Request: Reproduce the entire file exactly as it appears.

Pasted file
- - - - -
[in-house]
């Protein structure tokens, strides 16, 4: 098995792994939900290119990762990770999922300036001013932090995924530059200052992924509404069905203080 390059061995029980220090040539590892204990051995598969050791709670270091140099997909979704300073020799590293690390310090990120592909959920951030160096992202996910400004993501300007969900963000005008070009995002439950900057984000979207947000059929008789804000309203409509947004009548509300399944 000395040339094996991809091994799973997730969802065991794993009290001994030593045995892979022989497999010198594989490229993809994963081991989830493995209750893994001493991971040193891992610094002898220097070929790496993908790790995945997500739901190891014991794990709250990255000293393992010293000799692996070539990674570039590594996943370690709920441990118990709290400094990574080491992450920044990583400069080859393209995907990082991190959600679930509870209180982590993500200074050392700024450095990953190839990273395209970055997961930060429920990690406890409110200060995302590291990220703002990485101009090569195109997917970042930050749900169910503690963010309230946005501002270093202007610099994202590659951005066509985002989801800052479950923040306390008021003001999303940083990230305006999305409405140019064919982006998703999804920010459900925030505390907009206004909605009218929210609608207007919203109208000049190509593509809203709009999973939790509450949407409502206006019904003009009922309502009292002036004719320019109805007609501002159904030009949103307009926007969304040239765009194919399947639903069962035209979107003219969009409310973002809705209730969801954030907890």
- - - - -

[in-house]
């Protein structure tokens, strides 16, 4: 098995792994939900290119990762990770999922300036001013932090995924530059200052992924509404069905203080 390059061995029980220090040539590892204990051995598969050791709670270091140099997909979704300073020799590293690390310090990120592909959920951030160096992202996910400004993501300007969900963000005008070009995002439950900057984000979207947000059929008789804000309203409509947004009548509300399944 000395040339094996991809091994799973997730969802065991794993009290001994030593045995892979022989497999010198594989490229993809994963081991989830493995209750893994001493991971040193891992610094002898220097070929790496993908790790995945997500739901190891014991794990709250990255000293393992010293000799692996070539990674570039590594996943370690709920441990118990709290400094990574080491992450920044990583400069080859393209995907990082991190959600679930509870209180982590993500200074050392700024450095990953190839990273395209970055997961930060429920990690406890409110200060995302590291990220703002990485101009090569195109997917970042930050749900169910503690963010309230946005501002270093202007610099994202590659951005066509985002989801800052479950923040306390008021003001999303940083990230305006999305409405140019064919982006998703999804920010459900925030505390907009206004909605009218929210609608207007919203109208000049190509593509809203709009999973939790509450949407409502206006019904003009009922309502009292002036004719320019109805007609501002159904030009949103307009926007969304040239765009194919399947639903069962035209979107003219969009409310973002809705209730969801954030907890």